Winston Churchill’s comment about France has lost none of its piquancy. Churchill famously said of the difference between Britain, France and Germany:
‘In England, everything is permitted except what is forbidden. In Germany, everything is forbidden except what is permitted. In France, everything is allowed, even what is prohibited.’
France’s debilitating national transport strike, now in its 47th day, proves it. Ever since the Enlightenment, France has led the world in developing universal principles to govern citizens’ lives in the name of equality. This differs from the approach across the Channel, where piecemeal legislation of customary English common law means everything is permitted except what is forbidden, in the name of liberty.
After the French Revolution, uniformity of legislation was considered a guarantee of unity and equality for all, whether it be weights and measures or the Napoleonic legal civil code, the bible of French justice. France’s five republics deemed their values to be universal for all mankind, not just French citizens. The principle of universality was extended to French colonies (supposed beneficiaries of the Republic’s ‘civilising mission’) and eventually to that more recent off-shoot of French influence, method and legalism, the European Union.
Today’s strike hangs on the reform of France’s labyrinthine state pension system with its 42 special schemes, legal retirement age, which range from 55 to 62, and varying contributory rates. Emmanuel Macron still presents the state pension, which in some cases dates from Louis IV (for the Paris Opera), like some feudal remnant. In his view it is not egalitarian but unjust and outdated. Another thing which he does not dwell on is also true: it is increasingly unaffordable.
Macron is trying to drive through changes which involve the replacement of this system with a universal points-based one. But those striking are determined not to budge. Moderate ‘reformist’ trades unions might be seduced by the universalist principle of Macron’s pensions shake-up, if not its proposed application. But other unions take a much tougher line and simply reject the reform outright. This split is similar among the average French voter: public opinion is sympathetic in theory to a universal system but opposed in practice to Macron’s reform.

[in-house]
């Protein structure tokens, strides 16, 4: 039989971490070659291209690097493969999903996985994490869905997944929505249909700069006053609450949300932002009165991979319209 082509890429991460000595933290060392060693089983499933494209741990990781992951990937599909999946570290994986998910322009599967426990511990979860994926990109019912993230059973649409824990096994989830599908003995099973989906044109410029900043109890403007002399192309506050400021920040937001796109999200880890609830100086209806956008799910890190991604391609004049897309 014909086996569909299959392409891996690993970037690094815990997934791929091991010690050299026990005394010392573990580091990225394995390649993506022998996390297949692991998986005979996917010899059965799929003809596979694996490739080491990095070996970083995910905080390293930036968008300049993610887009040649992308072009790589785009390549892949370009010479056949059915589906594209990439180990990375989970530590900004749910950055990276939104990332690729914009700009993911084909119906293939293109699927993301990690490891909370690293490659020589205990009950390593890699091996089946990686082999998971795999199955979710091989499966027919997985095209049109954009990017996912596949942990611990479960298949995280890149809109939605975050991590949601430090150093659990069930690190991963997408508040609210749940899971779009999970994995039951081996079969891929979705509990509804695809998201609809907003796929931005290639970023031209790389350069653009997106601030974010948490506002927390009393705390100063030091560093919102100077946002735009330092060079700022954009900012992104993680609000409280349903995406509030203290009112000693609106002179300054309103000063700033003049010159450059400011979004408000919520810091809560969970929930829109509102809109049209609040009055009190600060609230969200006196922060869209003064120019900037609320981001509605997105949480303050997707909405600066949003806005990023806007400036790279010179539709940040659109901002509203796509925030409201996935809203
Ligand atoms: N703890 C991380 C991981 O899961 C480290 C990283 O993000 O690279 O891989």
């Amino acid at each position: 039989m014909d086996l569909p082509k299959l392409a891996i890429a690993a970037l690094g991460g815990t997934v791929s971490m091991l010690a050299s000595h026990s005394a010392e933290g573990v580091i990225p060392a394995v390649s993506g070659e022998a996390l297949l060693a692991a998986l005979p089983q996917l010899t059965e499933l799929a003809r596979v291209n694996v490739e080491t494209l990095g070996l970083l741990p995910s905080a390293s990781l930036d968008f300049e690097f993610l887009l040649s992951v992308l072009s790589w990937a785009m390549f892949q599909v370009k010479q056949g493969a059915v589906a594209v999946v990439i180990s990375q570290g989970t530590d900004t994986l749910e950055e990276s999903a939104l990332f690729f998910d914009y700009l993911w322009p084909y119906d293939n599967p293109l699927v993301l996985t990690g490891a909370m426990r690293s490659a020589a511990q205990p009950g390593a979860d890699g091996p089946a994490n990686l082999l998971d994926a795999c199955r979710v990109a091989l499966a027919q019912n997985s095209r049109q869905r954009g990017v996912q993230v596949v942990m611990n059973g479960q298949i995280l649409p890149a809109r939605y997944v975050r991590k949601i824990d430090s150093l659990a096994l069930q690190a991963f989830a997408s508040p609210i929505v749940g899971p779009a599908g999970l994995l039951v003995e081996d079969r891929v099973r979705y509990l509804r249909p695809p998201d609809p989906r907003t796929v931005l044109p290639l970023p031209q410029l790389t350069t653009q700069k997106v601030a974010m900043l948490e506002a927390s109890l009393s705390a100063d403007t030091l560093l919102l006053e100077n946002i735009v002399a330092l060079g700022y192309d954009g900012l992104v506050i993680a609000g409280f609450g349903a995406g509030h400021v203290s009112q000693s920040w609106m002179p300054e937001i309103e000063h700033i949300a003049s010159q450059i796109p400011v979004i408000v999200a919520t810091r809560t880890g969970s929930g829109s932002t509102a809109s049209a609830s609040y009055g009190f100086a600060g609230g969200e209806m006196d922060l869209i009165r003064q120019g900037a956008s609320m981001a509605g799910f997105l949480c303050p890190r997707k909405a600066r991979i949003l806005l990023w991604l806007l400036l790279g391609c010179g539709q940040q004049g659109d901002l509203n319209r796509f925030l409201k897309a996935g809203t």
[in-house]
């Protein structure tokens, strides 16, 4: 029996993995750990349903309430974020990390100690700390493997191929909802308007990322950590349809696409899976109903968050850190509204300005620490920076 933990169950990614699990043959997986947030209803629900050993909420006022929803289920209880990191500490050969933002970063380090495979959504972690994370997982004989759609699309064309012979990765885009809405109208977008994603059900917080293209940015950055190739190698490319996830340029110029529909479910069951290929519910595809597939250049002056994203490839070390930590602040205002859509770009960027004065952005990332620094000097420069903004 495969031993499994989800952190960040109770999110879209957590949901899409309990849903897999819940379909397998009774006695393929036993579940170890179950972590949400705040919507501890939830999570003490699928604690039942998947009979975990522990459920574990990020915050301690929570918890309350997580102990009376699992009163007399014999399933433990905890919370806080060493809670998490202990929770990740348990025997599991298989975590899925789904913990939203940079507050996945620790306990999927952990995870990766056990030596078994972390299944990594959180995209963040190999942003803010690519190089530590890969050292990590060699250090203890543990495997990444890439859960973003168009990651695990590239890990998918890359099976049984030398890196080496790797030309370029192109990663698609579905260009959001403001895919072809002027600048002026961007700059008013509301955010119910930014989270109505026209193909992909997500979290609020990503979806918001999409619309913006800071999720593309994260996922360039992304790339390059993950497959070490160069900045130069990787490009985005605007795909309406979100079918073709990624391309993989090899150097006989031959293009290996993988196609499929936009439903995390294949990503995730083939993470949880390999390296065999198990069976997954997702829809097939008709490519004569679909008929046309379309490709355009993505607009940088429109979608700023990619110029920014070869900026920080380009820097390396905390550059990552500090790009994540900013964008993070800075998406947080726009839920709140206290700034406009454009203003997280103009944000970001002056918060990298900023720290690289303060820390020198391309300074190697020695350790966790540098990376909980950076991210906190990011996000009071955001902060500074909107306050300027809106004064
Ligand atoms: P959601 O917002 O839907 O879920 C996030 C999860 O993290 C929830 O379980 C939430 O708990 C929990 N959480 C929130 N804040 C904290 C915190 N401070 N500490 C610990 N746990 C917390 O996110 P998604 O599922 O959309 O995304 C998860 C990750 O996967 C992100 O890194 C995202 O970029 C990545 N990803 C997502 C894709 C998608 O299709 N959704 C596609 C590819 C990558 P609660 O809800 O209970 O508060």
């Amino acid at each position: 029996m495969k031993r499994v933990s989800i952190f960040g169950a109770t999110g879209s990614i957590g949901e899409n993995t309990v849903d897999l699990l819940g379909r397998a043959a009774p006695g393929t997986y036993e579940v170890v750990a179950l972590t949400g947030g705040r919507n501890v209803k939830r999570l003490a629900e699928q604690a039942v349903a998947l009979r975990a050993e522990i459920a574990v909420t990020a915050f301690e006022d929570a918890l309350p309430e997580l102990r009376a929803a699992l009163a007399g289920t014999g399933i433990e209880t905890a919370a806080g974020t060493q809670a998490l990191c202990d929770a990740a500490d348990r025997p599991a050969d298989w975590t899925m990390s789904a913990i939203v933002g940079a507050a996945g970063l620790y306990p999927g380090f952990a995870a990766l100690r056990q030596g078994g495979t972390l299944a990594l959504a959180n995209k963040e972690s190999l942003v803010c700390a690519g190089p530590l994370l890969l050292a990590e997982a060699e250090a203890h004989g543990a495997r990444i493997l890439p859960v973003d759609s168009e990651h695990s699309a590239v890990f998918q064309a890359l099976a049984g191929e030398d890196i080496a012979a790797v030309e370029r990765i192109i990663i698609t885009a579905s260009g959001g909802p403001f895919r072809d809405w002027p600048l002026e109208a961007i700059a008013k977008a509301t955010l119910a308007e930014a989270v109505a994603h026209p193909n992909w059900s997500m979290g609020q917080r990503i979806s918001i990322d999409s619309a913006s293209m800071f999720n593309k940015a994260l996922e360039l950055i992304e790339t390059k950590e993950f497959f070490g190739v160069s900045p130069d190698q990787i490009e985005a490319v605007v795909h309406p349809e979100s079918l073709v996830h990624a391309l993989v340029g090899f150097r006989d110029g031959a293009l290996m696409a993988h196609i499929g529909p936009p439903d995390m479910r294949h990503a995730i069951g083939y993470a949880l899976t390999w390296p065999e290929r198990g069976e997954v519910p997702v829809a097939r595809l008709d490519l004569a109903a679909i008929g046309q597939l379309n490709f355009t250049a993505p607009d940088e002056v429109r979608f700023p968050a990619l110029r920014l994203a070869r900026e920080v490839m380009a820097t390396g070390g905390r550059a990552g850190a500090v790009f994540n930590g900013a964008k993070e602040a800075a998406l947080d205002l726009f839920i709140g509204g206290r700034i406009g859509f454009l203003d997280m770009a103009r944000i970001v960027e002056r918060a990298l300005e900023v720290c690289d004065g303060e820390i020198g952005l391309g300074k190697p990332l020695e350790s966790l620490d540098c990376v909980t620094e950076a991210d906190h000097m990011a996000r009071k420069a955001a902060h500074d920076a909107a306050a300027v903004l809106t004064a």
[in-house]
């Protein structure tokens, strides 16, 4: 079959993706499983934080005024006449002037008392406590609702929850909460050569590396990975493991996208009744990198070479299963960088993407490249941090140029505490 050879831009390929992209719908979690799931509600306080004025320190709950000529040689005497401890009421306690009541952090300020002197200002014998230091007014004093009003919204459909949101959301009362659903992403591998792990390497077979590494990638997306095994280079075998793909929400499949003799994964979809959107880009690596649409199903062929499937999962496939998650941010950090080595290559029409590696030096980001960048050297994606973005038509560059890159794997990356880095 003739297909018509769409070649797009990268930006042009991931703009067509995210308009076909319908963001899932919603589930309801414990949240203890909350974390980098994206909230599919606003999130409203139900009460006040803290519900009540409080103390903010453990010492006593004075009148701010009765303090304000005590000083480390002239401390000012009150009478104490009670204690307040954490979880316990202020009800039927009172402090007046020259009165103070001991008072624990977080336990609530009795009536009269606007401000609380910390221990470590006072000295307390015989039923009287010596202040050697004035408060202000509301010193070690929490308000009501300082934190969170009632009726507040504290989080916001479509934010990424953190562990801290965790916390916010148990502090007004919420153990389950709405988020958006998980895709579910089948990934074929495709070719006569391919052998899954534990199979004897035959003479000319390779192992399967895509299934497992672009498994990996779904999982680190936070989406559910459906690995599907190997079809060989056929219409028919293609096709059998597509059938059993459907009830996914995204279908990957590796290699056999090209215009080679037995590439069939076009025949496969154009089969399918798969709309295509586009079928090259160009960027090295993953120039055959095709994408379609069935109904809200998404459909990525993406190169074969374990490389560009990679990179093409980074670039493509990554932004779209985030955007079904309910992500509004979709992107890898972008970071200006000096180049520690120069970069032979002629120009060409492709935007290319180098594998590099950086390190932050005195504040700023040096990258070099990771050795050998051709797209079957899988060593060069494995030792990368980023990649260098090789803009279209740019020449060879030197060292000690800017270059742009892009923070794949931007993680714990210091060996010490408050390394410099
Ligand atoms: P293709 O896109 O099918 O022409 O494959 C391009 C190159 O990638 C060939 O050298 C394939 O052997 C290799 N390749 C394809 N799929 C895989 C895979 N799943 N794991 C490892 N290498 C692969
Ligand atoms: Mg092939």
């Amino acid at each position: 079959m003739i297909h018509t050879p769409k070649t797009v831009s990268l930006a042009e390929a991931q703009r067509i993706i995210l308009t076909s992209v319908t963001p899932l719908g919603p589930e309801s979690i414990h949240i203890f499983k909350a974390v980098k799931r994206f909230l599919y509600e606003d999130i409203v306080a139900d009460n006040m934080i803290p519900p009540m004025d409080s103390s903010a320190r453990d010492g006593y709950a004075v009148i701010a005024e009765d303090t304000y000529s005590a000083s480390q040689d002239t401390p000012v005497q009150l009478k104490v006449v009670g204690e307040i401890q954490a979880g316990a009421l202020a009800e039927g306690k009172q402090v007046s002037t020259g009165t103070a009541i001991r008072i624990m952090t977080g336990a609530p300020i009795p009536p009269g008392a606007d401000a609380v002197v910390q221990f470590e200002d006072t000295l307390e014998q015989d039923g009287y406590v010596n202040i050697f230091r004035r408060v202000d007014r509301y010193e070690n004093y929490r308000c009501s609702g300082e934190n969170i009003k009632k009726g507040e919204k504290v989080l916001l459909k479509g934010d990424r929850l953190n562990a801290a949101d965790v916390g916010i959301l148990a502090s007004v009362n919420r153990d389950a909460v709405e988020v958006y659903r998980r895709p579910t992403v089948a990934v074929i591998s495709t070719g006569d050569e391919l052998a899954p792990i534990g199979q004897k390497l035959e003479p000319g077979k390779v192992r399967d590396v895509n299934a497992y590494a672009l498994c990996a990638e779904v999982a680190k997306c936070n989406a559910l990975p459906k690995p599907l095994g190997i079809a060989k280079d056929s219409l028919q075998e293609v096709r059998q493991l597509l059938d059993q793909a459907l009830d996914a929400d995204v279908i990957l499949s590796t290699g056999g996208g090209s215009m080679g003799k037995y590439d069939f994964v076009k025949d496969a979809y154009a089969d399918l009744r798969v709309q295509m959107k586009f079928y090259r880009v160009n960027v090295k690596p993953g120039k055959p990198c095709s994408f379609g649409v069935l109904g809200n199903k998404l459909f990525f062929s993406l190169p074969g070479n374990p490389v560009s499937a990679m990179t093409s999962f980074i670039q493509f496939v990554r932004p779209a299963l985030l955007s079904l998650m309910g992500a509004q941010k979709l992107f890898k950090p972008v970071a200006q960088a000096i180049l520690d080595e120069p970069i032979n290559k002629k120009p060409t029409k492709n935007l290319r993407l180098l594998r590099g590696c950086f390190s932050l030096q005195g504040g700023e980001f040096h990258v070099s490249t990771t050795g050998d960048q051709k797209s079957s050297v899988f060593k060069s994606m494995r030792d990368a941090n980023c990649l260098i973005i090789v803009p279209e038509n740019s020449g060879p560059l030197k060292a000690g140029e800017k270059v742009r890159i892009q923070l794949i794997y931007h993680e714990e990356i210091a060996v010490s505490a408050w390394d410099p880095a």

And so the strike – now one of the longest in French history, which has cost French railways alone over a billion euros – drags on. In the end, Macron will win and a theoretically universal retirement system will be imposed.
But here is where Churchill got it right. The way negotiations are progressing ensures that all that was supposed to be prohibited – special regimes, varied retirement ages – will be allowed. The universalist principle will be burrowed through with multiple exceptions like a Gruyère cheese. Even Macron joked a couple of days ago that there are likely to be 66 million exceptions, one for every Frenchman.
President Macron’s reforming agenda since 2017 has frequently used universalist principles to achieve his aims, in areas from unemployment benefits to the status of railway workers and now state pensions. It is unlikely to stop there.
Forthcoming reform of the civil service will seek to do away with the ‘grands corps de l’Etat’ and France’s specialist civil service training schools for top officials and judges in the name of some universalist logic. But – as usual – special interests, influential lobbies and the weight of tradition will blunt the universalist reform and water down what Macron is trying to achieve. But then France wouldn’t have it any other way, as Churchill knew all too well.